There has been little incentive to head for the higher hills over the past week – strong winds have made walking difficult in the mountains, and wind chill on top of an already cold temperature has made it feel like something silly with a minus in front of it! The final factor that made me decide to take some time out was the reported snow conditions, with the possibility of avalanches in Snowdonia, the Lake District and Scotland.
My first experience of avalanche conditions was in Arctic Norway when I was serving in the Royal Marines – I can remember skiing through a forest and the snowpack under my skis suddenly collapsing about 20cms. The forest was our friend that day, as it anchored what must have been a potentially unstable hillside, but for the rest of the night we heard the roar of distant avalanches in the surrounding mountains.
When I moved to Cumbria In 1980, I knew that avalanches were know to occur in Scotland, but I hadn’t really thought about them being a problem in the Lake District. That was until 18th January 1984, when an avalanche blocked the road north out of the village of Mungrisdale.
I was training a search and rescue dog at the time, and search dogs from Keswick Mountain Rescue Team were tasked to check the debris to make sure that there was no one underneath it. The avalanche had travelled about 500 ft, and blocked the road for almost 100 ft – it was small by Scottish or continental standards, but you wouldn’t have wanted it down the back of your neck!
It has been estimated that worldwide there are about 1,000,000 avalanches a year – most of these will never be witnessed, and are a result of natural processes, but occasionally people are caught up with an avalanche, and as often as not it is an avalanche that the victims have triggered.
The easiest way to describe an avalanche is that it is an unstable mass of snow and ice that slides down a slope, usually with devastating power. The conditions required to trigger an avalanche are usually a combination of the weather, the terrain and the condition of the snowpack. These factors are known as ‘The Avalanche Triangle’, often with an additional fourth factor – the human element.
The accompanying photos show a variety of landscapes around the UK and beyond. These are the kind of places that you might be wary about, and perhaps consider avalanche danger, but even the most experienced can be caught out. In 2012, British mountain guide Roger Payne was killed with his two clients in an avalanche accident on Mont Maudit – six other climbers were killed in the same accident.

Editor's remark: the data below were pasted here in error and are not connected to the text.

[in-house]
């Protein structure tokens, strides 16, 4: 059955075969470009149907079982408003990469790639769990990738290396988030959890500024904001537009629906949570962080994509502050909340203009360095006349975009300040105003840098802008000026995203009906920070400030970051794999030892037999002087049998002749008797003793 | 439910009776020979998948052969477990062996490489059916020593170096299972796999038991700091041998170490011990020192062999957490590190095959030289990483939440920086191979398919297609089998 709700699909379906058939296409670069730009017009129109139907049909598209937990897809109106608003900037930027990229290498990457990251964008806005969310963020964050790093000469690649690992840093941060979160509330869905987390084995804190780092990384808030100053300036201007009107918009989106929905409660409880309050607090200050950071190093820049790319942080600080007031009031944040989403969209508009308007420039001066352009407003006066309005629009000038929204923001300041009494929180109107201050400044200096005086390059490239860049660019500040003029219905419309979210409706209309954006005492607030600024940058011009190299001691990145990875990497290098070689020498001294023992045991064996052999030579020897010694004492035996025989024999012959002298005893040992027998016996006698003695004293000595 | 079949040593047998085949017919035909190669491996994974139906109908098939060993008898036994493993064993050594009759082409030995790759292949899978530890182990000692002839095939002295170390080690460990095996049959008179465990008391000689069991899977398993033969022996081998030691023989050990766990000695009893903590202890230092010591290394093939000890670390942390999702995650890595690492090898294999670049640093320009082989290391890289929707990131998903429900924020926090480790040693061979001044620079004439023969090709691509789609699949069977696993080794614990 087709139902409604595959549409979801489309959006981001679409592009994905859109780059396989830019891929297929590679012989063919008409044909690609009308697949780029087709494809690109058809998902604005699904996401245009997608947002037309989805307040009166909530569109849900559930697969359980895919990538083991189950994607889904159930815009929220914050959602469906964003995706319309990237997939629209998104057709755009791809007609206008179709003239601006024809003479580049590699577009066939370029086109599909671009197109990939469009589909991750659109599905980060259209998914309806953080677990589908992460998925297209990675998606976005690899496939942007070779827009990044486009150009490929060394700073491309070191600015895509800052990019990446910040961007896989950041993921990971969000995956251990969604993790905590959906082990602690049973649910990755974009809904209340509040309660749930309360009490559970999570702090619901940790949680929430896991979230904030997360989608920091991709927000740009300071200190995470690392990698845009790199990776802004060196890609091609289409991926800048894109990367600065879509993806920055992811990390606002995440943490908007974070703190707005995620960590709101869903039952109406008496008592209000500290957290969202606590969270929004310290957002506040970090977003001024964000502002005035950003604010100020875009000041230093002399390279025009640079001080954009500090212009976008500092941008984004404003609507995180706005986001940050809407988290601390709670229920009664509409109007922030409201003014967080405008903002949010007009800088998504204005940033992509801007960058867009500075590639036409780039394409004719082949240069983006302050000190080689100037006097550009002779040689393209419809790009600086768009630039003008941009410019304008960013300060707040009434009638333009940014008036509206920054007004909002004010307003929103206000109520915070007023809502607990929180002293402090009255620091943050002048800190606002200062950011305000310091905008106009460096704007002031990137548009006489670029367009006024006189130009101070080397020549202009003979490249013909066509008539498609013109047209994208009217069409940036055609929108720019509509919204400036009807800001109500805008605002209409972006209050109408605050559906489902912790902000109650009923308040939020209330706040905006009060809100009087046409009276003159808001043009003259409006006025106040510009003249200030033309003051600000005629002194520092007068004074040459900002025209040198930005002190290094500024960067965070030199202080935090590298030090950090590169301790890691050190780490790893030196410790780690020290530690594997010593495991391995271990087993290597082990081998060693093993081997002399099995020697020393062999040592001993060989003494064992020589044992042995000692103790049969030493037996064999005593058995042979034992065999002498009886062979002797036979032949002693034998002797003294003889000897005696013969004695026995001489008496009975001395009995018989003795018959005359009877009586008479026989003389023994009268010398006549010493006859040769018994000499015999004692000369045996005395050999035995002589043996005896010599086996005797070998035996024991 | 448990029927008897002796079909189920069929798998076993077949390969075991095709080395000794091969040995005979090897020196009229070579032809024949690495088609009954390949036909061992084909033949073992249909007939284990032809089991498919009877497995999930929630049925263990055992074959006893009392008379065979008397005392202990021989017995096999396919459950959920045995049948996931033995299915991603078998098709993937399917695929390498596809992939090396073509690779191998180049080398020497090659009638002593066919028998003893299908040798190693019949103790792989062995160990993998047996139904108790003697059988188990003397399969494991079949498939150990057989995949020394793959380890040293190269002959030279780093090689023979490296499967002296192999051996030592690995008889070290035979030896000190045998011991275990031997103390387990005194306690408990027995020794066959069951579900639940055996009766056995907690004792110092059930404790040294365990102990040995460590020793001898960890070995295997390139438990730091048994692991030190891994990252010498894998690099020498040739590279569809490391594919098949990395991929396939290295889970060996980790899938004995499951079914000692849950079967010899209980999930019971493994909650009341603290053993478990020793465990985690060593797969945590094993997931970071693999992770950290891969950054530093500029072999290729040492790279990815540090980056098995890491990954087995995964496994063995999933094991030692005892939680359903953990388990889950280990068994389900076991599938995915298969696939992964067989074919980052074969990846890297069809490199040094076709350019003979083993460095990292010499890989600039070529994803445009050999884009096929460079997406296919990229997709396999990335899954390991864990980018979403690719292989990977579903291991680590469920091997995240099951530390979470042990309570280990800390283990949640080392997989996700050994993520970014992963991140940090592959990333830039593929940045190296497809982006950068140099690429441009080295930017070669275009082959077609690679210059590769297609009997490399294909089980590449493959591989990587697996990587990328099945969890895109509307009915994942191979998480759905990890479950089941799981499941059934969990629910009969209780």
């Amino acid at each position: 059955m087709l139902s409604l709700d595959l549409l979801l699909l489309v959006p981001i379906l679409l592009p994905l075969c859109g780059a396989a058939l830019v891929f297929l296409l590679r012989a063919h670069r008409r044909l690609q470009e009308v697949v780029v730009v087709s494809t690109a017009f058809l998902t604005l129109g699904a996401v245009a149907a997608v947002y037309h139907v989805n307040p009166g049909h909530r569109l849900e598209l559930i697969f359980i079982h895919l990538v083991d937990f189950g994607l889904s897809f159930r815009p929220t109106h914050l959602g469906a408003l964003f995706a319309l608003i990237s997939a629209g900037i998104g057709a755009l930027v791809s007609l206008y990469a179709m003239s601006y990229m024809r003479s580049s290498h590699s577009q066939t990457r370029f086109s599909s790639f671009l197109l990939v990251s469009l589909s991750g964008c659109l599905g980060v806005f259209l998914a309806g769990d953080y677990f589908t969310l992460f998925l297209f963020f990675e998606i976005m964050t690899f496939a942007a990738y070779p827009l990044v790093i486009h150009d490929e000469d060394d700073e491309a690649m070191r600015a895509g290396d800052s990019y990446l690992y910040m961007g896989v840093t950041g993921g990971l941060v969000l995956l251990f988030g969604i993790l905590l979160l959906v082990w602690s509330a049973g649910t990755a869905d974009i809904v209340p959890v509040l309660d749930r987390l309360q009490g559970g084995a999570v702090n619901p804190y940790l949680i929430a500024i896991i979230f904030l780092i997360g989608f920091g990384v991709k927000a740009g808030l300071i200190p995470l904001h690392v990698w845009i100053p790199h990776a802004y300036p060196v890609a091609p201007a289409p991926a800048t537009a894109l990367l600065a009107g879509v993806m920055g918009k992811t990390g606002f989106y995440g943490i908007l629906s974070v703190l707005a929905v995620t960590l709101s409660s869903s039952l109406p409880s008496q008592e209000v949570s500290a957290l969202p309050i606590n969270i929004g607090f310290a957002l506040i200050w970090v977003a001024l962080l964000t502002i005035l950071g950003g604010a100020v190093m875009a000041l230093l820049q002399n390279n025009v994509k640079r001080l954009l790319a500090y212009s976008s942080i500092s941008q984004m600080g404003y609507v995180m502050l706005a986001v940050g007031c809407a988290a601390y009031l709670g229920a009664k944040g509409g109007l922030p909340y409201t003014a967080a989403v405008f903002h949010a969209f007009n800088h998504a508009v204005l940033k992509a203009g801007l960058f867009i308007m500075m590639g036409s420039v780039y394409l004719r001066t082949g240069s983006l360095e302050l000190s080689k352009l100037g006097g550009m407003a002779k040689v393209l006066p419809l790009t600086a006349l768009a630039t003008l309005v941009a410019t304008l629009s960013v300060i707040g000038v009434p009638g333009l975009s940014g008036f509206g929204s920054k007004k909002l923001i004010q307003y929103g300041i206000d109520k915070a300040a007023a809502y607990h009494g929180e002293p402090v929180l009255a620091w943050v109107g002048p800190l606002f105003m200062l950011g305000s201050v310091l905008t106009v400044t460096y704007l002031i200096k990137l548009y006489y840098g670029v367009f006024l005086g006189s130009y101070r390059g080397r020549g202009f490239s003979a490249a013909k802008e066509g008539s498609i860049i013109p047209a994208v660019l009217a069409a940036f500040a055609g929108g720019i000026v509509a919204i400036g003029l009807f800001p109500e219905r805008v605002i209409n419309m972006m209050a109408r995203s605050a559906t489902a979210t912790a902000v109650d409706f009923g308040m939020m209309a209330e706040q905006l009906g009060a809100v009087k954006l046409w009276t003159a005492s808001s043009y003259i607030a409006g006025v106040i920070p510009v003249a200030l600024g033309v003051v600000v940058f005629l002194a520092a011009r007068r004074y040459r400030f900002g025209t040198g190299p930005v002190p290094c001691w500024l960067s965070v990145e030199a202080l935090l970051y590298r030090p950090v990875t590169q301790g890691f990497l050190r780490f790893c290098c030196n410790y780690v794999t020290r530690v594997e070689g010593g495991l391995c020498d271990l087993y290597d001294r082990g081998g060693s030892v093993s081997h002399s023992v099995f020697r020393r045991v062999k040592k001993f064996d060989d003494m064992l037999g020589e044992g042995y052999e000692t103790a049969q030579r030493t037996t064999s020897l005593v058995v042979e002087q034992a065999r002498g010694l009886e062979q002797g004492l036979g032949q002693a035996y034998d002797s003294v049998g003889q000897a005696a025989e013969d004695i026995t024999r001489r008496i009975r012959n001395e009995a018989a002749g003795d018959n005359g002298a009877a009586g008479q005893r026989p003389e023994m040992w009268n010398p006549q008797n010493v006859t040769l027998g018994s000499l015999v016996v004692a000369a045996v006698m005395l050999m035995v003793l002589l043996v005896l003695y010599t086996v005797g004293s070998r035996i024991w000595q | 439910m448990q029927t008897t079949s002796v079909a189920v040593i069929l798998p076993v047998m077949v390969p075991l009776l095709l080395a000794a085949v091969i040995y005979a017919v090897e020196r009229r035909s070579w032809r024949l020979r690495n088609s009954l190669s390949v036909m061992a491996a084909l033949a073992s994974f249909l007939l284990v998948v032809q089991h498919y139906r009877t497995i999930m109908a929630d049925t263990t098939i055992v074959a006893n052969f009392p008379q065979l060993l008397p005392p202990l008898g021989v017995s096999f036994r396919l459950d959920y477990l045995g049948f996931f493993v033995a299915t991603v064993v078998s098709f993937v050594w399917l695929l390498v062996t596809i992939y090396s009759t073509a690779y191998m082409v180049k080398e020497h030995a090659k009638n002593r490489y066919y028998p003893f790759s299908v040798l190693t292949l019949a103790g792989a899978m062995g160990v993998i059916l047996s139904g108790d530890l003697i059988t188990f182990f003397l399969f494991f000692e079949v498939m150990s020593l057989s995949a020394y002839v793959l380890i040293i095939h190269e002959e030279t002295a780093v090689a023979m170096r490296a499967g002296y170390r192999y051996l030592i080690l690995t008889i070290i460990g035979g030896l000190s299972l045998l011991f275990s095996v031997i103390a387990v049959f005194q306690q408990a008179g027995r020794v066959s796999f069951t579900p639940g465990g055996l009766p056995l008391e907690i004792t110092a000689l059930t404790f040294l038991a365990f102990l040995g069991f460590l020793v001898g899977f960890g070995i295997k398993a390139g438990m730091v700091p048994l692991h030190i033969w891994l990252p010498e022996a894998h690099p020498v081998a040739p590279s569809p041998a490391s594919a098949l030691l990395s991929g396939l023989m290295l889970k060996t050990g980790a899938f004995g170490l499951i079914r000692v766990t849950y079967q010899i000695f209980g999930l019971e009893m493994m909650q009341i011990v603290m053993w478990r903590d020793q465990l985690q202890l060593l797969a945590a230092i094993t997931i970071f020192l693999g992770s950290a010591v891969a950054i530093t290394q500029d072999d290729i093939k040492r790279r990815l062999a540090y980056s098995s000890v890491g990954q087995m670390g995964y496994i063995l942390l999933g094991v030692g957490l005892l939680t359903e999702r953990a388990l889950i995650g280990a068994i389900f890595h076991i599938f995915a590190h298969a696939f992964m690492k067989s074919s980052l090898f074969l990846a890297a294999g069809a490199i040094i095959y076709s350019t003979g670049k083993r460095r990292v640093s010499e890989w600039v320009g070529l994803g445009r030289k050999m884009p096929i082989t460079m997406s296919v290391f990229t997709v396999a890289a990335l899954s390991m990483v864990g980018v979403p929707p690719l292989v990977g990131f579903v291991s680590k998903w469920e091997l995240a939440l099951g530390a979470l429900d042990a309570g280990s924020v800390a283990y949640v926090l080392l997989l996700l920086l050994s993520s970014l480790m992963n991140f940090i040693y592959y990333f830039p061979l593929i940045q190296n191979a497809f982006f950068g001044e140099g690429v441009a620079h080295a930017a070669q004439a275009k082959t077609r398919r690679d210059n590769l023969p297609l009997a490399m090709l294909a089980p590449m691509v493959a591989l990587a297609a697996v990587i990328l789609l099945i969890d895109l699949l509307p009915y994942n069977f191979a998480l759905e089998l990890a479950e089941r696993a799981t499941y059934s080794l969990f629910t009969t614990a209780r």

Climbing in the Alps might be regarded as being more hazardous than a day out in the hills of the UK, but even a relatively low area such as the Yorkshire Dales cannot be regarded as avalanche free. The only answer is to be avalanche aware, to check the weather forecasts, and to learn how to recognise potentially dangerous areas.
So, with avalanche warnings out for Scotland, the Lake District and Snowdonia, I stayed on my local hills this weekend. The Clwydian Hills mark the northern end of the Offa’s Dyke Path, and most of the range is 400-550 metres in altitude. Moel Llys y Coed is 465 metres high, and at 400 metres on the Offa’s Dyke Path I came across avalanche debris. The slide was small, but some of the blocks were almost the size of a telephone box, and would have caused serious injury or worse to anyone caught in it.
The worst ever recorded avalanche disaster was in Peru in 1970, when 80,000 people were killed in a catastrophic slide of snow, ice and rock. Compared with that, we have escaped lightly in Britain – our worst ever avalanche accident in 1836 claimed only a mere eight lives. It wasn’t in the mountains of Scotland, though. It wasn’t even in Snowdonia or the Lake District – it happened in Lewes in Sussex, about as far from a mountain as you can get in the UK!
Text and images © Paul Shorrock – Images tagged (JB) © John Bamber
p.s. Having managed (thankfully) to keep clear of avalanches on my trips to the hills, I didn’t have a huge stock of avalanche photos, so I’ve used the opportunity to include some pretty snow pics by myself and mountaineering mate John Bamber – enjoy!
p.p.s. It’s a bit late for this year, but if you are a regular hill-goer it is worthwhile booking on an ‘Avalanche awareness’ course – it may save your life!